Benchmarking is surprisingly difficult. Full accuracy requires knowledge of your entire environment, to ensure that there aren't excessive sources of noise, as well as statistics to understand the results. JMH includes a warning in the output of your benchmark:
The numbers below are just data. To gain reusable insights, you need to follow up on why the numbers are the way they are. Use profilers (see -prof, -lprof), design factorial experiments, perform baseline and negative tests that provide experimental control, make sure the benchmarking environment is safe on JVM/OS/HW level, ask for reviews from the domain experts. Do not assume the numbers tell you what you want them to tell.
Note that sometimes benchmarking is used with the connotation that it only means benchmarking entire systems, for comparison. As I use the term, it refers to any structured attempt to understand the performance of some operations, whether they be exercising an entire OS/application, or a microbenchmark that measures a specific operation in code.
To perform active benchmarking:
- If possible, configure the benchmark to run for a long duration in a steady state: eg, hours.
- While the benchmark is running, analyze the performance of all components involved using other tools, to identify the true limiter of the benchmark.
Six questions from Brendan Gregg that can indicate a flawed benchmark:
- Why not double?
- Did it break limits?
- Did it error?
- Does it reproduce?
- Does it matter?
- Did it even happen?
Strangeloop talk, giving an overview of the challenges of accurate benchmarking.
- accuracy requires understanding as many levels as possible, from code to hardware
- the impact of caches
- the impact of warmup
- noisy environments, frequency scaling
- use representative hardware specs
- don't assume your sample is normal, or unimodal
Shows that the effects of
- Including additional environment variables
- Changing linking order
may produce variations in experimental results large enough to indicate that -O2 is better than -O3 or vice-versa.
A detailed explanation of why you cannot just look at the minimum times a benchmark gives. The article does not suggest a precise alternative, but mentions looking at histograms and confidence intervals as two approaches that would be vastly better than using the minimum. This post also contains a minimal example of active benchmarking: by measuring the number of lookups in a program, we find a source of non-determinism that correlates well with the execution time.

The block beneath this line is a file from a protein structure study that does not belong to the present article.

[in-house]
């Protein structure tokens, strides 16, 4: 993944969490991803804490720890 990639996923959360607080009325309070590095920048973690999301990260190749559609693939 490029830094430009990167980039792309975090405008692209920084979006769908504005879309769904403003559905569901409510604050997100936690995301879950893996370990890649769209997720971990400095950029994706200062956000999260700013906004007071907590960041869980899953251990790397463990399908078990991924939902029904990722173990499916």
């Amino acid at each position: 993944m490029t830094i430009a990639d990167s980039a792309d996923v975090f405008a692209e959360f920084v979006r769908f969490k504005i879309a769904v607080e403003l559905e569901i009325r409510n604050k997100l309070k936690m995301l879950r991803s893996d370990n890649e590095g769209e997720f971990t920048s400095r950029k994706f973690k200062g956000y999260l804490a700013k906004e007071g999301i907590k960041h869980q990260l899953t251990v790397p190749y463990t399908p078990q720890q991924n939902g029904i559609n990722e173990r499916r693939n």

A long list of weaknesses found in systems benchmarks.
- Server performance analysis almost never should just measure just the average, or even 99th percentile latency--these measurements hide the worst case. You should know the max latency. The same author wrote about why graphing percentiles is misleading in blog form.
- Typical users will frequently hit 99th percentile responses, because there are many HTTP requests per user interaction. Almost every interaction is worse than the median. If their page load waits for all those requests, their experience will always be worse than the median response time.
- Coordinated omission: if your benchmarking harness waits for one response before issuing another, you'll send few requests to the server while it's performing badly, and many while it's performing well, making the results look good when they are terrible.
- Under sufficient load, your response time will eventually go to infinity. If your load generator can't provoke that behavior, it's exhibiting coordinated omission.
- What goals to evaluate when benchmarking? While you can learn by pushing systems beyond their breaking point, you usually want to test at much lower loads--where you'll (hopefully) be running in prod. How exactly the system fails when overloaded is usually less important. Setting latency requirements and seeing under what conditions the system can meet them is typically more important.
A comparison of Caliper and JMH, two JVM benchmark harnsses. Some JVM specific information, but very informative about the design of microbenchmark harnesses.
IMO, Caliper is not as bad for large benchmarks. In fact, Caliper feels just like pre-JMH harnesses we had internally in Sun/BEA. And that is not a coincidence, because Caliper benchmark interface is very intuitive and an obvious one. The sad revelation that cas upon me over previous several years is that the simplicity of benchmark APIs does not correlate with benchmark reliability.
This book is not primarily about benchmarking, but contains a good chapter on the subject.